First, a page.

Renault’s performance hatch works best when driven hardest
When I was young and skinny and had hair, 100kW of power was the Phwoar! number in hot hatch territory. At the time, the ancestor of all front-wheel drive hot hatches, VW’s Golf GTi, produced just 78kW from a 1.8-litre four.
Then, in 1991, Toyota launched the Corolla SX Seca Liftback, with a 98kW 1.6-litre engine, and Nissan released the Pulsar SSS, with a 105kW 2.0-litre.
Both weighed about one tonne, so they were basically overpowered tin cans. But fun to drive? Hilarious, mate.
Today, 200kW is the benchmark. Again, the Golf GTi is slightly undernourished with 180kW, but that’s irrelevant when it’s so immaculately sorted.
The Honda Civic Type R, Hyundai i30N and today’s drive, Renault’s Megane RS 280, all produce 200kW-plus, with the Honda the most powerful at 228kW.
They also weigh about half a tonne more than their early 1990s counterparts, because, unlike those cars, your chances of walking away from a crash are better than 5 per cent.
The RS costs $44,990 with a six-speed manual, as tested, or $47,490 with a six-speed dualclutch transmission.
As standard, it includes Nappa leather-clad steering wheel and gear lever shroud, Brembo brakes, 19-inch alloys, surround parking sensors, large portrait-style infotainment touchscreen, Apple CarPlay/Android Auto, stand-alone voice control (for audio and phone), navigation, automatic parking and cloth upholstery.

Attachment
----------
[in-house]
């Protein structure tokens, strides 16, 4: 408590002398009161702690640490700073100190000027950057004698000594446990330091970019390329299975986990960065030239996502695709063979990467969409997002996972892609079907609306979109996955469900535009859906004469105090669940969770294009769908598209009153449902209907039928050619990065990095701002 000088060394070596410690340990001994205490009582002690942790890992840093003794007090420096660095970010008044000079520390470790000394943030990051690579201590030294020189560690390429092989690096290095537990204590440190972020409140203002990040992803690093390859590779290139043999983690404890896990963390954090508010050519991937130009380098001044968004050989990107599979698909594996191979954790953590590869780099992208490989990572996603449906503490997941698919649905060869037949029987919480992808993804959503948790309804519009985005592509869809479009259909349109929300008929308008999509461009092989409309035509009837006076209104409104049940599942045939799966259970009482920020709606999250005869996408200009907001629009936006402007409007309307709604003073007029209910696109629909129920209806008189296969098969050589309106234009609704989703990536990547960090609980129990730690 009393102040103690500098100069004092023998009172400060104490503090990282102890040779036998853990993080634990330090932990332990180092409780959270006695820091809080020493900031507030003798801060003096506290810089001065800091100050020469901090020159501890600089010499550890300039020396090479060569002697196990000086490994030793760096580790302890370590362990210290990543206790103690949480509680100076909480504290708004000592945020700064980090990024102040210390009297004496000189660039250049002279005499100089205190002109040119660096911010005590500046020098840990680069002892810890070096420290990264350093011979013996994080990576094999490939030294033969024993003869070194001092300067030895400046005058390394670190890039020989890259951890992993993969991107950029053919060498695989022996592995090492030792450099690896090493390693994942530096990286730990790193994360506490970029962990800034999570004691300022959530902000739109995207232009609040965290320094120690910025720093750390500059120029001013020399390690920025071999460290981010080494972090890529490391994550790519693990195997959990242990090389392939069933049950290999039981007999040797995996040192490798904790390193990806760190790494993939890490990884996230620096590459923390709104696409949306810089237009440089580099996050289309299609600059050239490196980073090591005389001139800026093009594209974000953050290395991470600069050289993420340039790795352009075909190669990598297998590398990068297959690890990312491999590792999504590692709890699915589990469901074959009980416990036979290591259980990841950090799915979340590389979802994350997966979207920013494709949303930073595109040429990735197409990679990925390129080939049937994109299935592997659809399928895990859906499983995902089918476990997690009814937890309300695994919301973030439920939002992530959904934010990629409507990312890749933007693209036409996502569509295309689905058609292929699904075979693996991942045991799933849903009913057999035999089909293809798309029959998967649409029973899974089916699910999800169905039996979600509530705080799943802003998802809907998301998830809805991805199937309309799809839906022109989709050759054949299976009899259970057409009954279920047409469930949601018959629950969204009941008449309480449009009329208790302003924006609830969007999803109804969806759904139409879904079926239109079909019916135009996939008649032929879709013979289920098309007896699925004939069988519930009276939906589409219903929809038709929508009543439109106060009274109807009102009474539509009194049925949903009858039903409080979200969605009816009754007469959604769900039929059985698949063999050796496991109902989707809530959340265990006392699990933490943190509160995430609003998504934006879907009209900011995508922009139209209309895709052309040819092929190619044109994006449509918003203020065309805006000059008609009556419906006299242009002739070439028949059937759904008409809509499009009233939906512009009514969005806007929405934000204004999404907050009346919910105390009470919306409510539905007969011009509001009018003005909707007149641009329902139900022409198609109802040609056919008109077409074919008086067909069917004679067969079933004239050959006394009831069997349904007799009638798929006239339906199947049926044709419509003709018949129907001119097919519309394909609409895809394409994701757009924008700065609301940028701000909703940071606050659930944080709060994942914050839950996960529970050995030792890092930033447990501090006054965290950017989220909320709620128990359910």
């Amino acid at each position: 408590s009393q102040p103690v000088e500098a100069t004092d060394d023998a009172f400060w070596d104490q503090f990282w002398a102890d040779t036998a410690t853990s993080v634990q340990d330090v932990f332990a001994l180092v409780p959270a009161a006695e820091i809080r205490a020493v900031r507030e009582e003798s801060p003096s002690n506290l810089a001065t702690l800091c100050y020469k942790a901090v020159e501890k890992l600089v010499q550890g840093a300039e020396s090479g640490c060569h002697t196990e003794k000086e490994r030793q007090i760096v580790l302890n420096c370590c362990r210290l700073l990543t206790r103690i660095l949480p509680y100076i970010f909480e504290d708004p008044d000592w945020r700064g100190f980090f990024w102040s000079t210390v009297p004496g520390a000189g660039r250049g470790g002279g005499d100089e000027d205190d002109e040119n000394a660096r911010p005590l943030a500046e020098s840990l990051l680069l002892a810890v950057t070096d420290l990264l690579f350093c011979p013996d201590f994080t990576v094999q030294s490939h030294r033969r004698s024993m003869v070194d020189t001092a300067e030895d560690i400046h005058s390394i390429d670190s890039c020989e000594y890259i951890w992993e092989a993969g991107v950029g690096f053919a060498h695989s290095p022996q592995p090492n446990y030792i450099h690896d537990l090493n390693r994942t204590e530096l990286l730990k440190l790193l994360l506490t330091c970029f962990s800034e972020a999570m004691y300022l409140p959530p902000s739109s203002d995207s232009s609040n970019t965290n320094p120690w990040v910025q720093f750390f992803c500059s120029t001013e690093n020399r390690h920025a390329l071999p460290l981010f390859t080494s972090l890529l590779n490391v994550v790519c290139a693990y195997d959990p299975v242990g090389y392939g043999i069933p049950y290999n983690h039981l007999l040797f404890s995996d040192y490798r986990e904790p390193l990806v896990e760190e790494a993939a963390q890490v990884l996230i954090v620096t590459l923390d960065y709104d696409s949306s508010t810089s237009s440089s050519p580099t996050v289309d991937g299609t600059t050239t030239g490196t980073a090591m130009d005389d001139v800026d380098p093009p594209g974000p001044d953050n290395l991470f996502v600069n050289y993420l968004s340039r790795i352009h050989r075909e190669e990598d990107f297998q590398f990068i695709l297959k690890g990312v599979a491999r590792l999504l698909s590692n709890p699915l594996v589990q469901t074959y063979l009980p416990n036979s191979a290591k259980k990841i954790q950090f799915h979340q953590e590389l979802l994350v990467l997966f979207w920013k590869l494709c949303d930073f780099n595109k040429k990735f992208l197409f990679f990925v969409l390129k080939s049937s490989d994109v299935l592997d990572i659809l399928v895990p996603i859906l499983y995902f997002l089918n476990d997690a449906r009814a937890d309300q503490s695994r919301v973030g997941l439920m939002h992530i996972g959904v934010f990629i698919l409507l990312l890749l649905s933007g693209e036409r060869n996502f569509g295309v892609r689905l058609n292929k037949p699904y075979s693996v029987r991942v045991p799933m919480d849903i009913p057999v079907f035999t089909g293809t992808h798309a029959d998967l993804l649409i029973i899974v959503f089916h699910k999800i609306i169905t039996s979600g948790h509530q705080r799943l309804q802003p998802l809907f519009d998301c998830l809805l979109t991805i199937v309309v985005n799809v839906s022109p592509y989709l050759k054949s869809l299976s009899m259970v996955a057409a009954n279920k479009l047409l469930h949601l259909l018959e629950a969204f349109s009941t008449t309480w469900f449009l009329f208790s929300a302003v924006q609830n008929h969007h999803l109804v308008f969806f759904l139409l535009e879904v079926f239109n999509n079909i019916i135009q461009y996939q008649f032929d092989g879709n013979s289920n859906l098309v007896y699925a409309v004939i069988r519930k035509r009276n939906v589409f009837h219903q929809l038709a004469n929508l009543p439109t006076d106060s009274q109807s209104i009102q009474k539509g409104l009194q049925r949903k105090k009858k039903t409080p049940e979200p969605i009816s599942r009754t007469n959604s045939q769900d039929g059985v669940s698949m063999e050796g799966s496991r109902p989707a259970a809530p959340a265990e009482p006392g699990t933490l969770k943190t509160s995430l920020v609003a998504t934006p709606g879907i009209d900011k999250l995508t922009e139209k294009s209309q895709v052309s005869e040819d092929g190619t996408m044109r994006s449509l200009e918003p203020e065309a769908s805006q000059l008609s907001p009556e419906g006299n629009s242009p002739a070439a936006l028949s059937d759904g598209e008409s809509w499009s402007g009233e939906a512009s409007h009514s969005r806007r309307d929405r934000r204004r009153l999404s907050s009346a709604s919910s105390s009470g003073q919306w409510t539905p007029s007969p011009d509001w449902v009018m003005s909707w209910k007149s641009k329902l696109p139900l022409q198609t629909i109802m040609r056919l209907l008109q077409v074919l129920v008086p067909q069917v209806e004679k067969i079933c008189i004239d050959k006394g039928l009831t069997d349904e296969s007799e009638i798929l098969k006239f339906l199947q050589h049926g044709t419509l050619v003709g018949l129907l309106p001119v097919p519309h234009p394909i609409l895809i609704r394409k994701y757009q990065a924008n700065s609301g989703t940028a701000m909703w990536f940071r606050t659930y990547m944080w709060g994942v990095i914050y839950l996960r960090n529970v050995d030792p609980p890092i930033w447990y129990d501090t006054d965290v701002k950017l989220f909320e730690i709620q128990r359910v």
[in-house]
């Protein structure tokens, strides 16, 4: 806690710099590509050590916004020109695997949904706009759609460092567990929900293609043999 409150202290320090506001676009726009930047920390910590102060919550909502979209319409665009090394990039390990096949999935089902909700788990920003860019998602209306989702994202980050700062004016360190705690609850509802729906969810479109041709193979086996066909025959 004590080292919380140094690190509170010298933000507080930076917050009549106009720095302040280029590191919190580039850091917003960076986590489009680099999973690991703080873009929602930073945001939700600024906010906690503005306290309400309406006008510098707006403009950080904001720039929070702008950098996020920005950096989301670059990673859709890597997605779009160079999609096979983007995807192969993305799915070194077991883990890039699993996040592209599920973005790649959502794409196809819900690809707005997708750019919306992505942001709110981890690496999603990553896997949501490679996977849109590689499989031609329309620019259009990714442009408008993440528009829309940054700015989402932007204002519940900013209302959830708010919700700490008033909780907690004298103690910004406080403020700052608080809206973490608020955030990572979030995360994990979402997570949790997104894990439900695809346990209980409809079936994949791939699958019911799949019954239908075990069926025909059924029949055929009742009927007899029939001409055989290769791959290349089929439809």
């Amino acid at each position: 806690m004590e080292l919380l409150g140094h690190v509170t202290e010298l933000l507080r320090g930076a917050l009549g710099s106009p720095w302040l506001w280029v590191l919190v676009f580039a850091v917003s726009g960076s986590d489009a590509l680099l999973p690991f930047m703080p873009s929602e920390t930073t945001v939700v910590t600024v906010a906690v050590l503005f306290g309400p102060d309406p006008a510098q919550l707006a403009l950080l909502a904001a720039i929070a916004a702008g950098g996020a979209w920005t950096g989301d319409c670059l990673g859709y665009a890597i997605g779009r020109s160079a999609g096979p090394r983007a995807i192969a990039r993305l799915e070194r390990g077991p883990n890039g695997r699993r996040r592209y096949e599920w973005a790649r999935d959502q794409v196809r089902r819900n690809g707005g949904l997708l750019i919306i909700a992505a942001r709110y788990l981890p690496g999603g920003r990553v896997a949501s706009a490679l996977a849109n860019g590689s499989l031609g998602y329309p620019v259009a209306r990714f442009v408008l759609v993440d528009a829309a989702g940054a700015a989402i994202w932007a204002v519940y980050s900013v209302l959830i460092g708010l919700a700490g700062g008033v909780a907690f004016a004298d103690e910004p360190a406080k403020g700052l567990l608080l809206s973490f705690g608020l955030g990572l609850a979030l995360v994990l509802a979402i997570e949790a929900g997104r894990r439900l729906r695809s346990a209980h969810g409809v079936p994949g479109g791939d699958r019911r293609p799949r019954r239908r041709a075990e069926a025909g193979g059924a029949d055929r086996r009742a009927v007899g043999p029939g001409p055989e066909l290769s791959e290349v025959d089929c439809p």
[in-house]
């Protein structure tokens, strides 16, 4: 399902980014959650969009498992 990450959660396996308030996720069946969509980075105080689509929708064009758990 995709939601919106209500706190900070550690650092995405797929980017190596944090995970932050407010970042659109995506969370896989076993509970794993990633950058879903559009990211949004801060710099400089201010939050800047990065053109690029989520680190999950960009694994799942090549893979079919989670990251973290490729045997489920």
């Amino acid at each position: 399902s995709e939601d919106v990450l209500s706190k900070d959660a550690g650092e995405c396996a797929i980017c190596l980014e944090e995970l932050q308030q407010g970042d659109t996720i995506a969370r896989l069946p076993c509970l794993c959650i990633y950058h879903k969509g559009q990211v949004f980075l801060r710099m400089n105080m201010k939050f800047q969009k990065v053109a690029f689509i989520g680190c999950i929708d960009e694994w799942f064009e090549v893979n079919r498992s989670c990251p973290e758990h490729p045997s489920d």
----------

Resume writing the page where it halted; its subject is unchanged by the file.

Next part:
Our car adds the Cup Chassis option pack, at $1490, with lowered, stiffened suspension, gloss black 19-inch alloys, Torsen mechanical limitedslip diff, red brake calipers and aluminium/cast iron discs, which save 1.8kg at each wheel.
Unless you’re going to do track days, the Cup chassis option is probably overkill. The suspension is 10 per cent stiffer than standard (which I haven’t tried) and the ride, though hard rather than harsh, is tedious around town.
The heavily bolstered, tight-fitting, pseudo race shell driver’s seat is properly supportive at RS cornering velocities. You’re seated close to the floor, with plenty of travel and steering wheel adjustment.
The 2018 RS also has much improved rear leg and headroom and comfort for adults compared with its three-door predecessor.
Its central digital instrument display is configurable according to your selected drive mode. We’re in a French car, so a variety of seductive mood lighting options is provided, a jarring contrast with cheap plastics in a pretty impoverished cabin, especially compared with the Golf. An on-screen RS Monitor features all sorts of boy-racer distractions, including a stopwatch, but if you have time to admire your spectacular numbers, you’re a lot slower than you think you are.
The big ticket stuff is standard: autonomous emergency braking, blind spot monitoring, lane departure warning and adaptive cruise.
As with previous hot rod Renaults, the Megane RS makes fewer concessions to normal road use